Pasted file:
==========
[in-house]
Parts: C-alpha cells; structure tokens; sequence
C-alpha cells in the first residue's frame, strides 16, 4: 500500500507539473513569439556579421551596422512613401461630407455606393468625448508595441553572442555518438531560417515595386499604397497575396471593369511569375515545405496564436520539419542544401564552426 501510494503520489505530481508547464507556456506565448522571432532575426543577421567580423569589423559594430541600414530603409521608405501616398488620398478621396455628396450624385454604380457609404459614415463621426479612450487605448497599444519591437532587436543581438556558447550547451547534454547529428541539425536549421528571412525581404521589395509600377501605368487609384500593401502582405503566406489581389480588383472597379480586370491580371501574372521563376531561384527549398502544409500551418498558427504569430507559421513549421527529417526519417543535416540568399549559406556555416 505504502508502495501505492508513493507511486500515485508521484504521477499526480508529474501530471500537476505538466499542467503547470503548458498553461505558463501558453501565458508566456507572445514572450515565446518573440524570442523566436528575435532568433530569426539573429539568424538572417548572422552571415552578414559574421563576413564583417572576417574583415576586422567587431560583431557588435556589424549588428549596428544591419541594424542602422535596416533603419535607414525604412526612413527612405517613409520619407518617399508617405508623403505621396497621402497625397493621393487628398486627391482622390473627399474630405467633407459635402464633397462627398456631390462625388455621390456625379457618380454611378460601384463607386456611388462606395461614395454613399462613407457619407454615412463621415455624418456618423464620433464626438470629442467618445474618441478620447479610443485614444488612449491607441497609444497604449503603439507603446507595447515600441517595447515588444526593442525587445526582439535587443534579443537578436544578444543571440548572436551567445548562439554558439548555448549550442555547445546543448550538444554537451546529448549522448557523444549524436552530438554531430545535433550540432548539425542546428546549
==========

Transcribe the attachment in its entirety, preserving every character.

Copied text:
[in-house]
Parts: C-alpha cells; structure tokens; sequence
C-alpha cells in the first residue's frame, strides 16, 4: 500500500507539473513569439556579421551596422512613401461630407455606393468625448508595441553572442555518438531560417515595386499604397497575396471593369511569375515545405496564436520539419542544401564552426 501510494503520489505530481508547464507556456506565448522571432532575426543577421567580423569589423559594430541600414530603409521608405501616398488620398478621396455628396450624385454604380457609404459614415463621426479612450487605448497599444519591437532587436543581438556558447550547451547534454547529428541539425536549421528571412525581404521589395509600377501605368487609384500593401502582405503566406489581389480588383472597379480586370491580371501574372521563376531561384527549398502544409500551418498558427504569430507559421513549421527529417526519417543535416540568399549559406556555416 505504502508502495501505492508513493507511486500515485508521484504521477499526480508529474501530471500537476505538466499542467503547470503548458498553461505558463501558453501565458508566456507572445514572450515565446518573440524570442523566436528575435532568433530569426539573429539568424538572417548572422552571415552578414559574421563576413564583417572576417574583415576586422567587431560583431557588435556589424549588428549596428544591419541594424542602422535596416533603419535607414525604412526612413527612405517613409520619407518617399508617405508623403505621396497621402497625397493621393487628398486627391482622390473627399474630405467633407459635402464633397462627398456631390462625388455621390456625379457618380454611378460601384463607386456611388462606395461614395454613399462613407457619407454615412463621415455624418456618423464620433464626438470629442467618445474618441478620447479610443485614444488612449491607441497609444497604449503603439507603446507595447515600441517595447515588444526593442525587445526582439535587443534579443537578436544578444543571440548572436551567445548562439554558439548555448549550442555547445546543448550538444554537451546529448549522448557523444549524436552530438554531430545535433550540432548539425542546428546549